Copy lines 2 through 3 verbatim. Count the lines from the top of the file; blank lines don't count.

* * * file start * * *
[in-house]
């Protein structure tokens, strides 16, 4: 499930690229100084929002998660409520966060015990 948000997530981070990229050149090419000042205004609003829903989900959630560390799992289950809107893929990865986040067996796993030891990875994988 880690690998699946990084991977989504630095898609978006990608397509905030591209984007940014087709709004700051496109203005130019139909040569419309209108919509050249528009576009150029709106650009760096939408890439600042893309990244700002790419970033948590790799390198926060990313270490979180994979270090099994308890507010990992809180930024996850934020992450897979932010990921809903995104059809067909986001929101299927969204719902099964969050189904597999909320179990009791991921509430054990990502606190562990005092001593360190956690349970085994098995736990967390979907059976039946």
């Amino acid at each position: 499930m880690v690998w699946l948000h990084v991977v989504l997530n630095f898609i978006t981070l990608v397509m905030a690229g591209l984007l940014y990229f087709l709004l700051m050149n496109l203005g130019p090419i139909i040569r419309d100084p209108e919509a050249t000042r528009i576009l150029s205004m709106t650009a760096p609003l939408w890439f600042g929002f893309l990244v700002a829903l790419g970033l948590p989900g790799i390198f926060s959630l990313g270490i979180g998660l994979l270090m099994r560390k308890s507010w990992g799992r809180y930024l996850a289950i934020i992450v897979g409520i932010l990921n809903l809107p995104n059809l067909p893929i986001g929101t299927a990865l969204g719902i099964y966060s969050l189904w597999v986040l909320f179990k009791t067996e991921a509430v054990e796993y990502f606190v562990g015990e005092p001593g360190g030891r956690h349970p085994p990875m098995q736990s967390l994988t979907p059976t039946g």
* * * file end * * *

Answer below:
């Protein structure tokens, strides 16, 4: 499930690229100084929002998660409520966060015990 948000997530981070990229050149090419000042205004609003829903989900959630560390799992289950809107893929990865986040067996796993030891990875994988 880690690998699946990084991977989504630095898609978006990608397509905030591209984007940014087709709004700051496109203005130019139909040569419309209108919509050249528009576009150029709106650009760096939408890439600042893309990244700002790419970033948590790799390198926060990313270490979180994979270090099994308890507010990992809180930024996850934020992450897979932010990921809903995104059809067909986001929101299927969204719902099964969050189904597999909320179990009791991921509430054990990502606190562990005092001593360190956690349970085994098995736990967390979907059976039946």
């Amino acid at each position: 499930m880690v690998w699946l948000h990084v991977v989504l997530n630095f898609i978006t981070l990608v397509m905030a690229g591209l984007l940014y990229f087709l709004l700051m050149n496109l203005g130019p090419i139909i040569r419309d100084p209108e919509a050249t000042r528009i576009l150029s205004m709106t650009a760096p609003l939408w890439f600042g929002f893309l990244v700002a829903l790419g970033l948590p989900g790799i390198f926060s959630l990313g270490i979180g998660l994979l270090m099994r560390k308890s507010w990992g799992r809180y930024l996850a289950i934020i992450v897979g409520i932010l990921n809903l809107p995104n059809l067909p893929i986001g929101t299927a990865l969204g719902i099964y966060s969050l189904w597999v986040l909320f179990k009791t067996e991921a509430v054990e796993y990502f606190v562990g015990e005092p001593g360190g030891r956690h349970p085994p990875m098995q736990s967390l994988t979907p059976t039946g």